H.M.S. Electra as Told to A. V. Sellwood by T. J. Cain

H.M.S. Electra as Told to A. V. Sellwood by T. J. Cain soon to be presented for sale on the stupendous BookLovers of Bath web site!

Published: London: Frederick Muller Limited, 1960, Hardback in dust wrapper.

2nd impression. [First Edition: 1959] Illustrated by way of: Black & White Photographs; Portrait to the frontispiece;

From the cover: The only time that H. M. S. Electra got a wartime mention in the national press was when three-quarters of her crew were no longer able to read it. They were dead.

For it was the disastrous yet little-known Battle of the Java Sea where a British, Australian, American and Dutch force was annihilated by the Japanese that put Electrons name in print.

H. M. S. Electra attacked through the smoke and was seen no more . ..

The epitaph was terse, though moving. It left much unsaid. And today, in H. M. S. Electra, Lieutenant-Commander T. J. Cain who fired her torpedoes during her last desperate battle does much to do justice, long belated, to both the ship and the company who served her.

The result is sensational. For Cains story, prepared with the aid of author and naval correspondent A. V. Sellwood, reveals that the unknown Electra was the un-publicised companion-in-battle of some of the best-known names in the Royal Navy, and was the witness of events that shook the world. The sinking of the Athenia, the Ark Royals attacks on the Nazis in Norway, the first Russian convoy, the defence of Singapore wherever there was trouble Electra was sure to be found.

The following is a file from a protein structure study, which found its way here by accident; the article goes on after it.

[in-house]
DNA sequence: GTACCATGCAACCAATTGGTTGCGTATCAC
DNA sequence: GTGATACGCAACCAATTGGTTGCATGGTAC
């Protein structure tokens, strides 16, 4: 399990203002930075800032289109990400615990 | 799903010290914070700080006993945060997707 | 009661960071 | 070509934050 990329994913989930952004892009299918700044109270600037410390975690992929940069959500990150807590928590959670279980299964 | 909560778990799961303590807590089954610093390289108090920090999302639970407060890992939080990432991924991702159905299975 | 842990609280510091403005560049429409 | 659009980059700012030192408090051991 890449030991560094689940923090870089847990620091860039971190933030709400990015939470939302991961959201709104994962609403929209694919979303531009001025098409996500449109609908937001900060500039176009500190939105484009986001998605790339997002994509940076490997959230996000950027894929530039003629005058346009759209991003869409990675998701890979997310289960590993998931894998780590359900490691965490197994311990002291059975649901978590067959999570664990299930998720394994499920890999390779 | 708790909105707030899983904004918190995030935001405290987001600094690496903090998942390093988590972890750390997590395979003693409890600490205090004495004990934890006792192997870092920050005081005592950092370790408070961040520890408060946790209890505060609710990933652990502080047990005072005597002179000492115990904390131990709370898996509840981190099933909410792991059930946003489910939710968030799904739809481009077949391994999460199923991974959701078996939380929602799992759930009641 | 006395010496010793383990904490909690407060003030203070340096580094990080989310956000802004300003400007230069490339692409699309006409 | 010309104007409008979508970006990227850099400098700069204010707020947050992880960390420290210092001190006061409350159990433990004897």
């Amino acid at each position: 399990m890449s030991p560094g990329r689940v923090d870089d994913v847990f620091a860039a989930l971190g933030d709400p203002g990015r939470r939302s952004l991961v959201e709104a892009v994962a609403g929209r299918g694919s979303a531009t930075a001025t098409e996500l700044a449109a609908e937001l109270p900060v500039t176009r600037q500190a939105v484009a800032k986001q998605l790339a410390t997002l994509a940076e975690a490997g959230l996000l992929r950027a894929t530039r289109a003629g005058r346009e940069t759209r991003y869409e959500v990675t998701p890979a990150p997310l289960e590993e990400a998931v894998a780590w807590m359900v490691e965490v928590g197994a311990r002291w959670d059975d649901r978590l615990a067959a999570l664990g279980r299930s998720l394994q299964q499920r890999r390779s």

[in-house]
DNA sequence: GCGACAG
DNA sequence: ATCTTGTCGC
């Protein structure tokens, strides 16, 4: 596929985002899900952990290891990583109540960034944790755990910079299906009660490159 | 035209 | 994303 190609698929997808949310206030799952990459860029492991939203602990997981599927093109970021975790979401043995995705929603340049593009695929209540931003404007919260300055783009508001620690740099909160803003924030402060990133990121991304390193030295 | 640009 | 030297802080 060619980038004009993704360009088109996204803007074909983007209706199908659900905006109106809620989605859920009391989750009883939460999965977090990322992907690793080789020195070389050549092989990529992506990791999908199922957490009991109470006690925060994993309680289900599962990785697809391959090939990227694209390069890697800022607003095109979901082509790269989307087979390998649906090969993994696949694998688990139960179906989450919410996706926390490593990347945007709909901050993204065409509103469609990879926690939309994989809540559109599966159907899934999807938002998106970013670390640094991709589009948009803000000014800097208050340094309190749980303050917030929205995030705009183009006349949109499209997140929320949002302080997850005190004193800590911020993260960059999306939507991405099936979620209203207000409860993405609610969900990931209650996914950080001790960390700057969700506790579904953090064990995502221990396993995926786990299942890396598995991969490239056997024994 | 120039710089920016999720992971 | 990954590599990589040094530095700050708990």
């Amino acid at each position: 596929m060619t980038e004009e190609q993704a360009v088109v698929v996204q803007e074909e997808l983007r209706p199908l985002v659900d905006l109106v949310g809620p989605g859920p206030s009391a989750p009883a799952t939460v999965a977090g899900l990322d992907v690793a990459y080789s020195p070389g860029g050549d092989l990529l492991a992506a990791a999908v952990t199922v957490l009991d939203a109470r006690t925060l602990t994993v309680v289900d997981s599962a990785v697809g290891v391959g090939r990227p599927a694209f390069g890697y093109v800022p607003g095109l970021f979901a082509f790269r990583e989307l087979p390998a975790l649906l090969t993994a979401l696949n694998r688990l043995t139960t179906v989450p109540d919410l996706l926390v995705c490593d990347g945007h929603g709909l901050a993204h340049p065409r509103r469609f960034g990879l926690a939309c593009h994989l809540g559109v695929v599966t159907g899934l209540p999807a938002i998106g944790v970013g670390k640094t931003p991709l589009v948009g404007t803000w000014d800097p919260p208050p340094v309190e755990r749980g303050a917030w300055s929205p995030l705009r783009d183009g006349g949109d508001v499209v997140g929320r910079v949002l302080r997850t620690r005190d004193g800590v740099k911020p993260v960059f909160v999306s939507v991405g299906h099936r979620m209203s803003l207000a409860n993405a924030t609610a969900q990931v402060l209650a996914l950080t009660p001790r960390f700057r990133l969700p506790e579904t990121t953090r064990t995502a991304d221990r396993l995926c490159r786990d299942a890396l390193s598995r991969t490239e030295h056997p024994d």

SHE was the unnamed destroyer that sailed with Hood to find the Bismarck, and picked up the formers three survivors

SHE was at the sinking of the Repulse and Prince of Wales, and snatched part of their crews to safety beneath the mammoth Jap air attack

And SHE was destroyed during a lone torpedo onslaught against an entire Japanese fleet, to cover the disabled Exeter, famous veteran of the River Plate.

H. M. S. Electra is not just a war-story it is also a history. But it is a very human history history as seen by a man who helped to make it.

Lieut. -Commander Cain, who, after a fantastic escape in a U. S. submarine, was later captured and spent the rest of the war as a prisoner of the Japanese, is pungent in his comments regarding the blunders of the time. But equally he is an enthusiast for Electra, her officers, and the men who made her what he calls: A happy ship the finest I have ever known.

Good in Poor Dust Wrapper. Unlaminated dust wrapper a little edgeworn and faded with damp wrinkling to both panels and a short, closed, tear to the head of the upper panel. Price Clipped. Gently bruised at the head, tail and corners of the binding. Leans slightly. Pages very gently age-tanned.

Blue boards with Gilt titling to the Spine. [IX] 278 pages. Index. 8″ x 5¼”.

Of course, if you don’t like this one, may I captivate you with this splendid selection hither or maybe further, hand picked, books in my Military Naval catalogue?


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